Adam Rabinowitz of the University of Georgia told peanut buying point managers that elimination of generic base means planted acres are fully decoupled from Title 1 commodity program. Therefore, growers need to plant for the market and it is more important than ever for growers to know their cost of production! Adam showed charts on the average cost and average return. His chart showed that a $400 per ton peanut on irrigated land would equate to a $.70 cent per pound cotton (irrigated). As to the peanut outlook, Adam said:
- Planting expectations less than 2017 but greater than 700K acres likely.
– Other crop prices
– Elimination of generic base and need for rotation
- Demand pace continues to be strong
- Record carryover stocks will keep price down
- Exports to Asia, Chinese interest to return with lower prices?
Adam also presented charts that caused his concern for the future of agriculture. Those included
- Commodity prices are looking more volatile
- Net farm income and cash income are declining
- Financial stress is a growing problem
PEANUT SUPPLY COULD BE LOWER
The 2017/18 U.S. peanut crop is now estimated at 7.234 billion pounds (3,617,000 tons). Inspections show a crop of 3,531,275 tons inspected as of 2-13. That is a difference of 85,725 tons. Also, 25,000 tons were lost to a fire. So, the supply of peanuts could be estimated at 3.5 million tons.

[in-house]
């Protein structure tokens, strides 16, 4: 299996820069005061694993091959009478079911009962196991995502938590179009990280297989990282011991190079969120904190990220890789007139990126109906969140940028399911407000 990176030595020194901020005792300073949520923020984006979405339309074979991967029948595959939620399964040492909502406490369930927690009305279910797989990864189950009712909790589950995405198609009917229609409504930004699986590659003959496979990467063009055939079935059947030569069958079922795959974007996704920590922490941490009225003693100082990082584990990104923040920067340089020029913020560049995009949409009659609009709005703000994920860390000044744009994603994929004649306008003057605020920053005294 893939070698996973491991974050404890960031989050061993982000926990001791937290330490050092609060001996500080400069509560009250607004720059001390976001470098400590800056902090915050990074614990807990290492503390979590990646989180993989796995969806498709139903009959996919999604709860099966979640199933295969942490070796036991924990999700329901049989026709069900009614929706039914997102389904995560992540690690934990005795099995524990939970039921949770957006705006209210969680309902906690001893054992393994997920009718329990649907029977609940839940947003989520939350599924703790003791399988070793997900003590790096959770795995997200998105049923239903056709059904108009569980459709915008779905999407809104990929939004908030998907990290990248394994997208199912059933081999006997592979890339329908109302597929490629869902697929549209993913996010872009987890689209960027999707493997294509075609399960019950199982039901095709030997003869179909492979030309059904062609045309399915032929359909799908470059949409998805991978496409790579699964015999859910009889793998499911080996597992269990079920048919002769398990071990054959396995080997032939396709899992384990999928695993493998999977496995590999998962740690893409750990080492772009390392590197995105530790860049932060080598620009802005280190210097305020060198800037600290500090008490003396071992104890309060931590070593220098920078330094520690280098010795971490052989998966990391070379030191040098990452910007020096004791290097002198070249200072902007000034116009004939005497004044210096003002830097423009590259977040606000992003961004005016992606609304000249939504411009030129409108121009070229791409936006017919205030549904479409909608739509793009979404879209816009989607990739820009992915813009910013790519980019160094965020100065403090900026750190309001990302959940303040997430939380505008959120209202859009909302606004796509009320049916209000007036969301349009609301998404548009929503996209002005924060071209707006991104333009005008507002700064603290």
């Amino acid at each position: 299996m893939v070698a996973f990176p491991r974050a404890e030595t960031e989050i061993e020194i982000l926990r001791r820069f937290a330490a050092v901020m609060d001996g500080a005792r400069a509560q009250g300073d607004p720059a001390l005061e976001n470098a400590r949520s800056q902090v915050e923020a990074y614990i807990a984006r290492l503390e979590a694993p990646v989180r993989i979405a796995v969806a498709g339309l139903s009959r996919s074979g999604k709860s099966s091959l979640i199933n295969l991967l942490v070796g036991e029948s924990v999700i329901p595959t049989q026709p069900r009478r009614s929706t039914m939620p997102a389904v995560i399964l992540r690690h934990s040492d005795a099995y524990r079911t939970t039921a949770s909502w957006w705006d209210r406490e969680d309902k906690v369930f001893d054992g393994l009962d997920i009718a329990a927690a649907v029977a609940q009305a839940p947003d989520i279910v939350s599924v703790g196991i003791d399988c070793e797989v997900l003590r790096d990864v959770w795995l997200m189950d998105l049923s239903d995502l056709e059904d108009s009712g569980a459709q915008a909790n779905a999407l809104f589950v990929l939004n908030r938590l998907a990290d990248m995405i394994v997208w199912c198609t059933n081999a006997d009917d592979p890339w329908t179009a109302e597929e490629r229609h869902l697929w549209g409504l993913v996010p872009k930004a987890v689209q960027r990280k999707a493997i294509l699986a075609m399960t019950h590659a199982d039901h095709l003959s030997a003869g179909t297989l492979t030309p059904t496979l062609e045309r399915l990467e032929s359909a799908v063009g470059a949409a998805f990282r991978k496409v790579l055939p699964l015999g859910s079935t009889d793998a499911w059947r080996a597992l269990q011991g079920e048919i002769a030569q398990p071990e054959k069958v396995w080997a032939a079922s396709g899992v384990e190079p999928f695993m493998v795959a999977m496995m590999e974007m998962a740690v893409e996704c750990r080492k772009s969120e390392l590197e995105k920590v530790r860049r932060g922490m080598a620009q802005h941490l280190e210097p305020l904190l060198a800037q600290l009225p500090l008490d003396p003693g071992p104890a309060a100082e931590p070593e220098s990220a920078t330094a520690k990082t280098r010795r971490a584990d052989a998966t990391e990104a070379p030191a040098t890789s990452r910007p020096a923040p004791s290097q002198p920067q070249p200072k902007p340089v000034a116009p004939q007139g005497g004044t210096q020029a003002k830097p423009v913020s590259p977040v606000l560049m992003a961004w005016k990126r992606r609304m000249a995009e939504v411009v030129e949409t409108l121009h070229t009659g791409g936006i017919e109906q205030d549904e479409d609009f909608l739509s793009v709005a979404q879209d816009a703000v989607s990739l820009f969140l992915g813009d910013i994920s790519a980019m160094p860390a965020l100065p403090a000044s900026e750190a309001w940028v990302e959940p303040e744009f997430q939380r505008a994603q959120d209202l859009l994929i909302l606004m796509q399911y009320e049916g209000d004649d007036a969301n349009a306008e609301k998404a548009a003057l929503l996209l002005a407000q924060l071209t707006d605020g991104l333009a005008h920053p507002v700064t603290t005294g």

USDA shows a peanut demand at 3,130,000 tons which includes domestic food use at 1,586,000 tons, exports at 700,000 tons followed by crush at 400,000 tons and seed/residual at 444,000 tons. This month, crush was reduced 50,000 tons, which caused a slight increase in the ending stocks, now totaling 1,270,000 tons.
But, if the real supply was 3,500,000 tons and demand 3,130,000 tons, the carry forward from this crop year would be only 370,000 tons.
AG OUTLOOK ON PEANUTS
At the UGA Ag Outlook meeting in Tifton, peanuts were predicted to have lower contract prices… Here is a summary: Booklet available upon request.706-542-2434 or Georgiaagforecast.com.
Ø The projected large ending stocks on July 31, there is a good indication that lower contract prices will prevail compared to early 2017. With the continued low price of other commodities, peanuts are one of the most viable options on farms in southern Georgia. Thus, we expect that 2018 will result in another year of greater than 700,000 acres planted. After a year of strong yields, there will be concerns about high acreage and high yields continuing to produce record levels of production. This should depress contract prices and limit marketing opportunities.
Ø In order to realize higher farm prices in 2018, some combination of two things must occur. Additional demand needs to be created and/or supply needs to be constrained.
Ø Without favorable weather conditions, we expect to see significantly lower yields.
Ø We expect to see a decrease in planted acres and overall production but that will not be enough by itself to increase prices.
Ø On balance, the economic outlook for Georgia is good. The odds of a recession are higher than they were one year ago, but there is also considerable upside potential to do even better than the forecast suggests. The mostly likely scenario is that Georgia will outperform the nation in 2018. The balance sheet still tells of caution and high debt loads for farms.
via Peanut Farm Market News, a peanut hotline service of The Spearman Agency, Tyron Spearman, editor